This Tuesday, June 26, 2018 photo provided by Nabaa Media, a Syrian opposition media outlet, shows smoke rising over buildings that were hit by Syrian government forces bombardment, in Daraa, southern Syria. (Nabaa Media, via AP)
As escalating fighting across southwestern Syria continues to displace thousands of people, Jordan has reiterated it will not reopen its borders and instead called on the United Nations to act.
Some 45,000 people are believed to be on the move and headed toward the Syrian-Jordan border, following government airstrikes on a rebel-held area of Syria's Daraa province, according to Sky News.
Jordanian officials said their border, which was sealed in mid-2014, will remain closed.
"We have received enough numbers of Syrian refugees; we already have a large number and we simply cannot receive more," Jumana Ghunaimat, the minister for media affairs, told the Jordan Times. “We are following up closely on the situation in southern Syria, and we are working with the Americans and the Russians to reach a deal to protect our national interest.”
This Tuesday, June 26, 2018 photo provided by Nabaa Media, a Syrian opposition media outlet, shows civilians inspecting damaged buildings that were hit by Syrian government forces bombardment, in Daraa, southern Syria. (Nabaa Media, via AP)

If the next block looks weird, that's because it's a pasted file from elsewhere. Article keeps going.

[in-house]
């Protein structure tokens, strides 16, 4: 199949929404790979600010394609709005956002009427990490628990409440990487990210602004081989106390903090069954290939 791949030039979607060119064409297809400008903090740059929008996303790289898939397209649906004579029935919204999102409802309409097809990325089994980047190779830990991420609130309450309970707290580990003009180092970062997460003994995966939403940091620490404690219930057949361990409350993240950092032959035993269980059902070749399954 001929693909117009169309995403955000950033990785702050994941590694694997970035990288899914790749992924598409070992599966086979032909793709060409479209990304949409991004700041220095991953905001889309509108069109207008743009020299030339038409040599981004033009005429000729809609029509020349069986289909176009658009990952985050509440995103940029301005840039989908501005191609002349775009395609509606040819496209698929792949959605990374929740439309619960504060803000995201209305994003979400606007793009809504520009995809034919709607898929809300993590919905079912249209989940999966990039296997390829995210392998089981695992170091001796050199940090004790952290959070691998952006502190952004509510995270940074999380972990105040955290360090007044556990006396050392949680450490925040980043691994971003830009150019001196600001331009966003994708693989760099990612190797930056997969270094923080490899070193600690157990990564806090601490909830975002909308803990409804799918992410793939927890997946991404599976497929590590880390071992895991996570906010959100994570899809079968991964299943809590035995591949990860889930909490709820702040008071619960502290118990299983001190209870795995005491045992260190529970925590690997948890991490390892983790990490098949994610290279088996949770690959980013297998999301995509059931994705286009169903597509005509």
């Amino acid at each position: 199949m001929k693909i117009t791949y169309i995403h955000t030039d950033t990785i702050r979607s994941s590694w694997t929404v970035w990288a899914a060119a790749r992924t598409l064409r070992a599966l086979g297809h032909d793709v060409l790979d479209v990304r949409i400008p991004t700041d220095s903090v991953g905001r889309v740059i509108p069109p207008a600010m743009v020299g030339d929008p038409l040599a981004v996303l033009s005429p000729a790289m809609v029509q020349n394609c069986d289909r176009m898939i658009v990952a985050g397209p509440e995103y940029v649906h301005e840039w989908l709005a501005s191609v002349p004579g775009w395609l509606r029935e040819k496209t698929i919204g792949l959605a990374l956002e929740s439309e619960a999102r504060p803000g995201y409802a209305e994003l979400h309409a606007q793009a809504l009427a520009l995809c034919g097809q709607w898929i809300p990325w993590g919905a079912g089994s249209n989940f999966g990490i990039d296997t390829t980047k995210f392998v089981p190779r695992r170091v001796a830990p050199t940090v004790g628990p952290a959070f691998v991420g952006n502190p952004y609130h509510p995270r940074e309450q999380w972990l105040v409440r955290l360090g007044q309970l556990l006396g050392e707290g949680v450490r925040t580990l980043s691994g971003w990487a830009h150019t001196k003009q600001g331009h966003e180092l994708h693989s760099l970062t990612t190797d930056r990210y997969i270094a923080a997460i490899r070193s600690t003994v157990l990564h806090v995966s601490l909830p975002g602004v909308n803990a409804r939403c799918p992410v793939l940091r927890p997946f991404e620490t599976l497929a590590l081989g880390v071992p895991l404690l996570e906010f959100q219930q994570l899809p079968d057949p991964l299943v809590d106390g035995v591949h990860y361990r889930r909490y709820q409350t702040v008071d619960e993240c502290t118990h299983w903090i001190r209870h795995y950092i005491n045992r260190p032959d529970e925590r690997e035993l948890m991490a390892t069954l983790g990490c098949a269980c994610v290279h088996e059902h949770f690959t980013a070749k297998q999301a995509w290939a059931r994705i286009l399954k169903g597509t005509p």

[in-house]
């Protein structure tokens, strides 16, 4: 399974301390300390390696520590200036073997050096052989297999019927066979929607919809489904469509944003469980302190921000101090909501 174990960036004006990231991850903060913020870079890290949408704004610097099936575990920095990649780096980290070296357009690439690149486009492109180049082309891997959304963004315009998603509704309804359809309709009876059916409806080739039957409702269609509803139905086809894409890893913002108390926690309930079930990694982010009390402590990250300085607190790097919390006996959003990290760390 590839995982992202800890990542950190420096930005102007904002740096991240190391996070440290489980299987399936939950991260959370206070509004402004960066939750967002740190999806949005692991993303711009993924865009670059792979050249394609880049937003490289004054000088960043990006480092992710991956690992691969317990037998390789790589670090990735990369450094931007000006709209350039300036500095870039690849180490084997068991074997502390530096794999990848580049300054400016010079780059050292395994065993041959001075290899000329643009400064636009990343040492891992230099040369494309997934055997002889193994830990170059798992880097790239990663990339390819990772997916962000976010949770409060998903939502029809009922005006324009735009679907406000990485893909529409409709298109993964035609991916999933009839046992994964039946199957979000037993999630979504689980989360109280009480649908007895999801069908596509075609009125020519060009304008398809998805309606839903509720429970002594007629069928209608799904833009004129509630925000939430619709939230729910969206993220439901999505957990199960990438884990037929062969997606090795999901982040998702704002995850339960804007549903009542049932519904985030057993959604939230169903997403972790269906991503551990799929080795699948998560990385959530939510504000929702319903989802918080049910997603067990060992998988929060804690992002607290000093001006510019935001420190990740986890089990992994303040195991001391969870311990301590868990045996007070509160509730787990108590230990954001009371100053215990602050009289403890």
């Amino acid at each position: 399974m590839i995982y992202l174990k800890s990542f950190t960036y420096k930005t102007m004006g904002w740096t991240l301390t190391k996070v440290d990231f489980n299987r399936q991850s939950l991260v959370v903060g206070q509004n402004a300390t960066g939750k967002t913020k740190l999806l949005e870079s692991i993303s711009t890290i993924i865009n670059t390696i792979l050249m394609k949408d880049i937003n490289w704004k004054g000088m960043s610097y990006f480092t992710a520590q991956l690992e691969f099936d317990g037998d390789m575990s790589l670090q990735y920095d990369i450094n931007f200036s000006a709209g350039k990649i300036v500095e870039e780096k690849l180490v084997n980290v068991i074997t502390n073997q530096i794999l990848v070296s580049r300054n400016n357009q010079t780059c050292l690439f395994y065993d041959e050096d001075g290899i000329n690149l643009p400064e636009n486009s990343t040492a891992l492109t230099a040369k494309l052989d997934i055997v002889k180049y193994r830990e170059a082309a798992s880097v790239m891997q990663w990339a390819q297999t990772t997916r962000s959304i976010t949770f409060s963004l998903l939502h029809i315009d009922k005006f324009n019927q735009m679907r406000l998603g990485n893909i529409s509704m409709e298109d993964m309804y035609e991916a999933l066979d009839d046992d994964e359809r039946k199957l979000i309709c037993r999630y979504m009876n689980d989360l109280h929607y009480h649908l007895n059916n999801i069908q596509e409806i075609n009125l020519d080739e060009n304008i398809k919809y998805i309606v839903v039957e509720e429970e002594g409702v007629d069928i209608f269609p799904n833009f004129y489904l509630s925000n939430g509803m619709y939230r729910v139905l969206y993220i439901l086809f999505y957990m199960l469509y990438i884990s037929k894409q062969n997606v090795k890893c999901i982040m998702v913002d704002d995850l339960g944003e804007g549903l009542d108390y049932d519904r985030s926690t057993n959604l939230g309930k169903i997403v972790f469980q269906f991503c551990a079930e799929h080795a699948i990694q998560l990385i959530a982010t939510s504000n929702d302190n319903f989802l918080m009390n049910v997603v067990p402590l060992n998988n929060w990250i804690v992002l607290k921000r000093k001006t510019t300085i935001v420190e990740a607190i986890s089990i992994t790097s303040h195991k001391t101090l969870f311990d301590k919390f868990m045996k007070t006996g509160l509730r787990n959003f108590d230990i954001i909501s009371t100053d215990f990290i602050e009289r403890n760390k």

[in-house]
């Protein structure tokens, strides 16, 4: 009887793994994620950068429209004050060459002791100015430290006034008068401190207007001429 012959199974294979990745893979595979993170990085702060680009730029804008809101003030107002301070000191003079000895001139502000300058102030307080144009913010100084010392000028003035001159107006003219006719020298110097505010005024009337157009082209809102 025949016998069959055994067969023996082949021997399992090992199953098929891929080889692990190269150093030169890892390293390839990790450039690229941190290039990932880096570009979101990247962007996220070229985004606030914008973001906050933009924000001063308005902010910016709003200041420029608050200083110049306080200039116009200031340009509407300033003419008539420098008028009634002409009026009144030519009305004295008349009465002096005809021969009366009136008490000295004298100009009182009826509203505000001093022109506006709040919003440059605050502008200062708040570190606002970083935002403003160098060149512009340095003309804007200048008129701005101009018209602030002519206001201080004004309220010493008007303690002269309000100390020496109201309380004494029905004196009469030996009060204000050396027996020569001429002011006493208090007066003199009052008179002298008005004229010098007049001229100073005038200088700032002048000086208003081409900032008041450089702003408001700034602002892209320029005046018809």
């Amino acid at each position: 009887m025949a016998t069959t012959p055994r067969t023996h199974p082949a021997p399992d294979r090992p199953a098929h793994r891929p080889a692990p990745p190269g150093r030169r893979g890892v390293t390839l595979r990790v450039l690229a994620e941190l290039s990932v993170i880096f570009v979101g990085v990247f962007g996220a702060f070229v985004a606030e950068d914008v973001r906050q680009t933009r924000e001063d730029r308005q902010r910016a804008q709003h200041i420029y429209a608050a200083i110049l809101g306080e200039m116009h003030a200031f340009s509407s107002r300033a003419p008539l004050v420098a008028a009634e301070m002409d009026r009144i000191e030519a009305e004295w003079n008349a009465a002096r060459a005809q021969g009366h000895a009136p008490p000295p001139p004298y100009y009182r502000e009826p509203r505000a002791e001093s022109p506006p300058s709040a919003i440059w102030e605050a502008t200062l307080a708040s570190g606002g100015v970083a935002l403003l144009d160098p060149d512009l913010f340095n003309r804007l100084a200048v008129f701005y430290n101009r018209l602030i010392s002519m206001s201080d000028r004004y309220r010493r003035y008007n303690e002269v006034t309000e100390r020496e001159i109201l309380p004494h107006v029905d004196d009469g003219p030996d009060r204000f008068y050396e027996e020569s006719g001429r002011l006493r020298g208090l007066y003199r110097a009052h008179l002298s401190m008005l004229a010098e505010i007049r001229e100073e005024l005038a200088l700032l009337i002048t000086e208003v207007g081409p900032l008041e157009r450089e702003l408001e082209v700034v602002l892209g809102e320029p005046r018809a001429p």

Jordan, the small neighboring country with a population of over 9 million, has 660,000 registered Syrian refugees and estimates that many more live in the kingdom without having registered. Israel has not commented of the wave of displacement, although Syrian residents said many of the displaced have sought refuge near the frontier with the Israeli-occupied Golan Heights.
Jordan's Minister of Foreign Affairs said Tuesday on Twitter the country "is at capacity."
"We’ll keep doing all we can for them. But we can’t host more," he wrote.
Jordan engaging all parties to end fighting, protect civilians in south #Syria. Host to 1.3m Syrians, we are at capacity. We’ll keep doing all we can for them. But we can’t host more. UN can help IDPs inside Syria &we’ll fully help. We’re doing all we can. Others need to do same— Ayman Safadi (@AymanHsafadi) June 26, 2018
When Jordan closed the border in 2014, the action sent around 60,000 people into a camp inaccessible to any medical or humanitarian aid and controlled by exploitative criminal gangs. Jordan's King Abdullah then urged the international community to provide support for the stranded refugees but some were eventually allowed into the country, or at least the heavily restricted conditions of desert refugee camps, according to Sky News.
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The executive director of the U.N. children's agency UNICEF, Henrietta H. Fore, said Wednesday that violence in southern Syria has displaced thousands of children in just three days and killed at least four.
This Tuesday, June 26, 2018 photo provided by Nabaa Media, a Syrian opposition media outlet, shows civil defense workers and civilians inspecting damaged buildings that were hit by Syrian government forces bombardment, in Daraa, southern Syria (Nabaa Media, via AP)
"Horror knows no limit in Syria," she said in a statement. "Those wishing to flee should be allowed to reach safe havens, away from the sights and sounds of war ... The children of Syria have lived through unacceptable suffering. This cannot become the new normal."
On Wednesday, Syrian media said government forces began an operation against the rebels in the southern parts of Daraa, near the Jordanian border.
The Associated Press contributed to this report.
Travis Fedschun is a reporter for FoxNews.com. Follow him on Twitter @travfed